I wish I was cool enough — I can name [only] like three members of the Wu-Tang Clan. I’m familiar with their music but I can’t count myself as like a Martin Shkreli.

[Then, the next question was,] "Can we license the Wu-Tang insignia?" And thus began this sort of inquiry [with] Warner Bros. I then emailed Liza Richardson, who is our brilliant music supervisor, and … she was like, "Pick a song and I’ll do everything I can to get it, but it’s gonna be a toss-up." I was like, "We’re going full Wu-Tang. We’re doing it." Warner Bros. came back and said, "You’ve got the tattoo."

Nora should tell Erika they’ve now become friends. Nora should tell Erika about this tattoo, and then Erika should help Nora. She should give her some piece of healing, but it has to be a nontraditional coping mechanism. It has to feel the opposite of putting on a bulletproof vest or a bag over your head; it has to feel like it’s healing because Erika is like, "Oh, the show’s actually over for me. You go on, but I’m actually good now." So what is Erika’s coping mechanism that she shares with Nora? Tamara Carter comes in and says, "I think [Erika] says, ‘I have an aunt who has a trampoline in her backyard.’ And she just jumps on it."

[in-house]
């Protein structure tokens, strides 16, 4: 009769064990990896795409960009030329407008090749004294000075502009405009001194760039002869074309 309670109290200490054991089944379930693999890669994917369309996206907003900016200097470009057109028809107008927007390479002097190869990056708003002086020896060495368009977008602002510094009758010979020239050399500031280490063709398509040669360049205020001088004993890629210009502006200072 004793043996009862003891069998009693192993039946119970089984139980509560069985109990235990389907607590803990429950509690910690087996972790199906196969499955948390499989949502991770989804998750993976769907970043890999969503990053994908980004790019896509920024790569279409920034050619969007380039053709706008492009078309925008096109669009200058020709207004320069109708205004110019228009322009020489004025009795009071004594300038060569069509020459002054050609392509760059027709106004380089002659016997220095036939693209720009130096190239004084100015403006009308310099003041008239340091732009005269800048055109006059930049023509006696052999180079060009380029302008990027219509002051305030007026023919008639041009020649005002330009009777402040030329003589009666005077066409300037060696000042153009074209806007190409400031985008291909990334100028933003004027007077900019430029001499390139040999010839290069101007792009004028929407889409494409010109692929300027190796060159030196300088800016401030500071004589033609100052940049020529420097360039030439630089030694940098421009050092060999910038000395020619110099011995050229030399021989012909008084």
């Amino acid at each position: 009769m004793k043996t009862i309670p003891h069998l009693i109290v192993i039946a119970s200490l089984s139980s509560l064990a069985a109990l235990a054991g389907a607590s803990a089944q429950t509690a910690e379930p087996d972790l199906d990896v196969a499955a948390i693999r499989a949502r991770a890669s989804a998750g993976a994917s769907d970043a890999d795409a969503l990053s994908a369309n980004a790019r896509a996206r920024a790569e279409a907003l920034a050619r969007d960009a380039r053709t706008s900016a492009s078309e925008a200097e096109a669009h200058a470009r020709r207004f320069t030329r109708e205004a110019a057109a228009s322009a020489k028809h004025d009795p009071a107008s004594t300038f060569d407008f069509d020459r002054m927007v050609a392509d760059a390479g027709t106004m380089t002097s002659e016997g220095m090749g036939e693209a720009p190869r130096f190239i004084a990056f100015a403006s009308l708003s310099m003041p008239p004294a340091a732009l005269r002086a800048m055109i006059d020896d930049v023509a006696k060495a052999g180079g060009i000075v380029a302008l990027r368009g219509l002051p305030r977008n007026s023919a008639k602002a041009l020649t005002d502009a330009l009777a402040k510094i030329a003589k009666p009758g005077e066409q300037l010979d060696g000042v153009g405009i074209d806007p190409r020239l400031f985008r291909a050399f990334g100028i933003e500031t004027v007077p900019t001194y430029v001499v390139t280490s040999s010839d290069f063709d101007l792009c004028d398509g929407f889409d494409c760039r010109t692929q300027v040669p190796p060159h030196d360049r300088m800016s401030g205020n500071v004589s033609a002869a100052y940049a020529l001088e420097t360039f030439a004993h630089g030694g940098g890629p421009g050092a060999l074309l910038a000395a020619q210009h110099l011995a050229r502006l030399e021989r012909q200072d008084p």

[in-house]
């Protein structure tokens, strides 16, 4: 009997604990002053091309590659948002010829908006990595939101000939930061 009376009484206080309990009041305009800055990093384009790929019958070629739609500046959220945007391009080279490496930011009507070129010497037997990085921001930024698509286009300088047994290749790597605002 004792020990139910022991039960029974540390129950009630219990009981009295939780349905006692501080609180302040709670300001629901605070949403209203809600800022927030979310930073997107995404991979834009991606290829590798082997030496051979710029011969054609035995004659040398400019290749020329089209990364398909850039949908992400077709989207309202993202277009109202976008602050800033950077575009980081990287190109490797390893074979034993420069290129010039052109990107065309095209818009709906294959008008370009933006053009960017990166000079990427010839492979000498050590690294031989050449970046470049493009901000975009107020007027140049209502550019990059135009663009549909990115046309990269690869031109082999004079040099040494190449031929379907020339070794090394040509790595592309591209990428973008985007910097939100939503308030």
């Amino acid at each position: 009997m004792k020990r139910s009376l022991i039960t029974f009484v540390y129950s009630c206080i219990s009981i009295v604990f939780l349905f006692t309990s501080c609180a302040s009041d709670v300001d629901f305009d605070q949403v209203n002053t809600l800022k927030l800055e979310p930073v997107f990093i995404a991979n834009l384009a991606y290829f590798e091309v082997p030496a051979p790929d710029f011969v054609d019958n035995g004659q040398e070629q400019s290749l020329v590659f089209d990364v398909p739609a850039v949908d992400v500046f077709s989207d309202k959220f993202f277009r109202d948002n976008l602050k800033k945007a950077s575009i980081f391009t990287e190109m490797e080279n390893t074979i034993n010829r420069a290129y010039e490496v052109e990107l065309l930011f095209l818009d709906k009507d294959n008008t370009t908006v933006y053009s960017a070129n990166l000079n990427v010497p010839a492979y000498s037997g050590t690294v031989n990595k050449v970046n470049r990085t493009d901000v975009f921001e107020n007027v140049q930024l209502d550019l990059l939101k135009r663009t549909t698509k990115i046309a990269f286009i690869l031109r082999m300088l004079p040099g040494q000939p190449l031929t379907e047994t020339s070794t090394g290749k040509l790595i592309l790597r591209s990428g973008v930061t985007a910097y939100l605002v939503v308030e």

And I was like, "Regina King [and] Carrie Coon jumping on a trampoline … we’ll find the right Wu-Tang track; hopefully we’ll clear it. That just sounds amazing."

Building the World

Lindelof: There’s a tremendous amount of thought put into world-building. We [never] wanted this to feel like it was an alt-history show, where it’s dealing with the issue of who is the president in this world. In the pilot of the show, on the TV in the bar, you’re seeing people who have departed. So there’s [Gary] Busey and Anthony Bourdain and Shaquille O’Neal, and Hillary Clinton pops up there. And she’s talking; does that mean she disappeared? But we never wanted it to feel like, "OK, let’s do the big alt-history unpack."